Australian comedy icon Jane Turner is probably best known for her iconic role as Kath Day-Knight in the smash hit series Kath and Kim.
Jane claims her mother, Rosie, with her buzzy energy and forthright pragmatism, was the inspiration for the frizzy-haired Kath. But Jane knows little about her deceased father’s side of the family. What is in the Turner DNA?
Below: Jane shares with SBS her childhood memories - and pictures of her parents, a young Avenal Richard "Dick" Turner and mother Rosanne "Rosie" Baker.
In a new episode of Who Do You Think You Are? Jane's journey to discover more about her family history takes her all the way to the other side of the world as she investigates the 3x paternal great grandfather James Woodward Turner, born a working class Londoner, he ends up uprooting his family and migrating all the way to Perth, Australia.
Hitting much closer to home was her family's more recent history though as Jane heads to North Korea where she learns the incredible story of her father's involvement with the the first UN fighter unit to take to the skies against the North Korean invasion.
Below, a Q and A with Jane, who shares her experience at undertaking such an incredible personal journey.
Q. Was your journey an emotional one? What triggered the strongest feelings along the way?
JT. There was some emotional moments definitely. There was a sadness for my father as I learned about his, I think quite lonely childhood. Not having a mother and being wrenched away from the only family he knew when he was seven.
Q. How does knowing about your family history change how you see yourself and your family?
JT. Knowing more about your forebears definitely enlightens you and offers insight into your own family. You can be more understanding and forgiving when you realise hurt and sorrow can be in your DNA.
Q. What was the hardest thing for you to learn or accept about your family?
JT. Not so much hard but a sadness of having no family to look upon or ever talk to on my fathers side.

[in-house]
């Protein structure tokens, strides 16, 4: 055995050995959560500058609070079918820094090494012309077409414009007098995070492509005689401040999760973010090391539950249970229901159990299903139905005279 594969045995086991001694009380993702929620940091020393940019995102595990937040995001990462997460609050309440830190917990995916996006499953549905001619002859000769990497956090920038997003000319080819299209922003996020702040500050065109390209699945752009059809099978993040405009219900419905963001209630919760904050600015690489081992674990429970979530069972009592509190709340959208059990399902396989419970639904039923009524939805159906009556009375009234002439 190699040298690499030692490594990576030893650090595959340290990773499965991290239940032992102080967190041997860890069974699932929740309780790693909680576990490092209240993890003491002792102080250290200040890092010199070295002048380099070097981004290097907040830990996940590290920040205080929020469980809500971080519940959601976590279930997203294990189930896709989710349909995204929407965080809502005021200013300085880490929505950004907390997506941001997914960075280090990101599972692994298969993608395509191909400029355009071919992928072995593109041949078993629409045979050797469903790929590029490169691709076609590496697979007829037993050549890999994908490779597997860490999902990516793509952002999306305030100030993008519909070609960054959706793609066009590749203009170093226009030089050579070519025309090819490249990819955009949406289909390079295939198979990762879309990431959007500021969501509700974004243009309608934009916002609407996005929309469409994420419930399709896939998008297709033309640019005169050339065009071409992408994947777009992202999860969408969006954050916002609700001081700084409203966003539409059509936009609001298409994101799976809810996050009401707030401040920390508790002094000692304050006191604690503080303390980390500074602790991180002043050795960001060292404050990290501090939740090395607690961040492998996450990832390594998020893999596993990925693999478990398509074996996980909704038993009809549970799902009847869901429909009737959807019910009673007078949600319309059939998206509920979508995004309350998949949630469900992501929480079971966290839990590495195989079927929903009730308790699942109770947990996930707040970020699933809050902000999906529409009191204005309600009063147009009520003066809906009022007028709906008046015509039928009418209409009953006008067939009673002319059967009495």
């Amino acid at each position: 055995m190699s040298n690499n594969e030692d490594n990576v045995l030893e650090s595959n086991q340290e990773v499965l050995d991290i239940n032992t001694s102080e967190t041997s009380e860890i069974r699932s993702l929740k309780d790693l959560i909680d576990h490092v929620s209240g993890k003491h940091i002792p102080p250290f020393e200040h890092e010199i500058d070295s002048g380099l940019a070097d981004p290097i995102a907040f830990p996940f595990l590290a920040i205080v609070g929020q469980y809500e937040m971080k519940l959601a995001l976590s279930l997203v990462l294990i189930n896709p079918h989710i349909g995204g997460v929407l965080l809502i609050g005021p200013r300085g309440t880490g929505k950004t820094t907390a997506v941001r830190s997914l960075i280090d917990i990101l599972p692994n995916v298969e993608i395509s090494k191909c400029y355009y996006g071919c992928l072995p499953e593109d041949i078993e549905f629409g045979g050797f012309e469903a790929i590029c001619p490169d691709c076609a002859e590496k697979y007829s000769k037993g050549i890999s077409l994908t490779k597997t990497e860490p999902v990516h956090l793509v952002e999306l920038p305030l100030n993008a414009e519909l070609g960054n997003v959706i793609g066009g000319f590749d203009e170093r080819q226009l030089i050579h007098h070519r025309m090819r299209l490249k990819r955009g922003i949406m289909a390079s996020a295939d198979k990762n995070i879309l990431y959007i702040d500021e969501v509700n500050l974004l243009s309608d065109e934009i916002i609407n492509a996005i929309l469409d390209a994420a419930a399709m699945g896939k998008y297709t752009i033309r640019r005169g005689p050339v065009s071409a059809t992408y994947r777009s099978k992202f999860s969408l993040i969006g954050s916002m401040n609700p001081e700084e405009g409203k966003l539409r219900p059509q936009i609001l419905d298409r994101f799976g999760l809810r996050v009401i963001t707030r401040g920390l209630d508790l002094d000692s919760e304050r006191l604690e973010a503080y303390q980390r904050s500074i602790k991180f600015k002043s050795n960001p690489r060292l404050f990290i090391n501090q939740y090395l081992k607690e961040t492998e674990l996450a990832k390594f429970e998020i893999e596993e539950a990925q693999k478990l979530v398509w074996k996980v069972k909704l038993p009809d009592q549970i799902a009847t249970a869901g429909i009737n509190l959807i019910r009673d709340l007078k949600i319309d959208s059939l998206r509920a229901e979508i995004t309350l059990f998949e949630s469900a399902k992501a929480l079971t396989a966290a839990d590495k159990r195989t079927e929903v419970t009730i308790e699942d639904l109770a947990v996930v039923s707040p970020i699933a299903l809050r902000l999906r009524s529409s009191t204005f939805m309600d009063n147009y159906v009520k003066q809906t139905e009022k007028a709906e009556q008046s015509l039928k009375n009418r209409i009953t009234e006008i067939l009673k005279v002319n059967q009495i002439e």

No grandparents, cousins or aunts or uncles - just my dad and no one else.
Q. Who, out of your ancestors would you most like to sit down and have a drink with and why?
JT. I would love to have met my grandparents. My grandmother Ruby who died soon after dad's birth was only 20 something. My grandfather Stanley Turner sounded like a charmer and funny so he would have been nice to know.
Q. Do you see a connection between any of your own traits that could be attributed to your ancestors? How so?
JT. I think my great great great grandfather James Woodward Turner and I have something in common. He was adventurous and always seeking a new life. He was also very handy and was completely self sufficient. I am practical too and would love to make everything for myself.
Q. Do you have any advice for anyone hoping to seek out their own family tree?
JT. It is a wonderful thing to know where you come from. It is literally your roots , the roots that ground us and give us strength.
Basically we carry around all the DNA of everyone in our past so we have all their aspects and experiences in us somewhere.
Q. How did the reality of filming WDYTYA differ from your expectations?
JT. It was a privilege to do but I was surprised where they took me. That was the fun bit never knowing where you are going next or what you are going to find out.
Q. Are there any lessons that contemporary Australians could draw from your own family history and experience?
JT. The early contact my ancestor James Woodward had with the Aborigines revealed again the terrible mistake of Terra Nullius. He didn't by all accounts mistreat them... But the notion that they just came and took land and arrested (and worse) aborigines who were just hunting on their traditional lands.
There are wrongs we still have to right.